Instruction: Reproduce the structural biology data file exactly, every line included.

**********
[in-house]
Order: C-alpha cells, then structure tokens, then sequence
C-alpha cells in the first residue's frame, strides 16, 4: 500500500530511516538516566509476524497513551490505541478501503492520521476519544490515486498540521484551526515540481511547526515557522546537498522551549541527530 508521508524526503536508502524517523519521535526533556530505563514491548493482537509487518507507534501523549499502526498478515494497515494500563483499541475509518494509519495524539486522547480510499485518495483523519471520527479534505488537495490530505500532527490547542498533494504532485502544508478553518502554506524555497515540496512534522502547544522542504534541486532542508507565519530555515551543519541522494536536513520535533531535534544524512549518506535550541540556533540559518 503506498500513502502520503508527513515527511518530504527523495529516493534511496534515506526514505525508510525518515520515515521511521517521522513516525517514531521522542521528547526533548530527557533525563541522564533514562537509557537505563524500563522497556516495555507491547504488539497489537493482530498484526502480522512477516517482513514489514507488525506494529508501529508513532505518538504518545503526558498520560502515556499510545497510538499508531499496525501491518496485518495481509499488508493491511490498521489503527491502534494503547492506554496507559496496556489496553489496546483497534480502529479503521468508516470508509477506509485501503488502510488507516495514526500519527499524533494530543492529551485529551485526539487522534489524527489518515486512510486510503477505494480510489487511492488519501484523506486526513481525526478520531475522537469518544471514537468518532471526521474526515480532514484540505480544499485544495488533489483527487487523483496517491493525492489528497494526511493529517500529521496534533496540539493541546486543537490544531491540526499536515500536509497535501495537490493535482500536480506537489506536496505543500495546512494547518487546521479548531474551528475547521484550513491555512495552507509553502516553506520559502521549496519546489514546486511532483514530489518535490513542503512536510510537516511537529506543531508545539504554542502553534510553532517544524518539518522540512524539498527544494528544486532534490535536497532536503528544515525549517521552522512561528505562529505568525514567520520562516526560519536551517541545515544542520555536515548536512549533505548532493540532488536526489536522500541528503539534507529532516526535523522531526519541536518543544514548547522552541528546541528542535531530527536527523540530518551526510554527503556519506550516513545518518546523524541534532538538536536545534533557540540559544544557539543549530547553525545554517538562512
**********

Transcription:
[in-house]
Order: C-alpha cells, then structure tokens, then sequence
C-alpha cells in the first residue's frame, strides 16, 4: 500500500530511516538516566509476524497513551490505541478501503492520521476519544490515486498540521484551526515540481511547526515557522546537498522551549541527530 508521508524526503536508502524517523519521535526533556530505563514491548493482537509487518507507534501523549499502526498478515494497515494500563483499541475509518494509519495524539486522547480510499485518495483523519471520527479534505488537495490530505500532527490547542498533494504532485502544508478553518502554506524555497515540496512534522502547544522542504534541486532542508507565519530555515551543519541522494536536513520535533531535534544524512549518506535550541540556533540559518 503506498500513502502520503508527513515527511518530504527523495529516493534511496534515506526514505525508510525518515520515515521511521517521522513516525517514531521522542521528547526533548530527557533525563541522564533514562537509557537505563524500563522497556516495555507491547504488539497489537493482530498484526502480522512477516517482513514489514507488525506494529508501529508513532505518538504518545503526558498520560502515556499510545497510538499508531499496525501491518496485518495481509499488508493491511490498521489503527491502534494503547492506554496507559496496556489496553489496546483497534480502529479503521468508516470508509477506509485501503488502510488507516495514526500519527499524533494530543492529551485529551485526539487522534489524527489518515486512510486510503477505494480510489487511492488519501484523506486526513481525526478520531475522537469518544471514537468518532471526521474526515480532514484540505480544499485544495488533489483527487487523483496517491493525492489528497494526511493529517500529521496534533496540539493541546486543537490544531491540526499536515500536509497535501495537490493535482500536480506537489506536496505543500495546512494547518487546521479548531474551528475547521484550513491555512495552507509553502516553506520559502521549496519546489514546486511532483514530489518535490513542503512536510510537516511537529506543531508545539504554542502553534510553532517544524518539518522540512524539498527544494528544486532534490535536497532536503528544515525549517521552522512561528505562529505568525514567520520562516526560519536551517541545515544542520555536515548536512549533505548532493540532488536526489536522500541528503539534507529532516526535523522531526519541536518543544514548547522552541528546541528542535531530527536527523540530518551526510554527503556519506550516513545518518546523524541534532538538536536545534533557540540559544544557539543549530547553525545554517538562512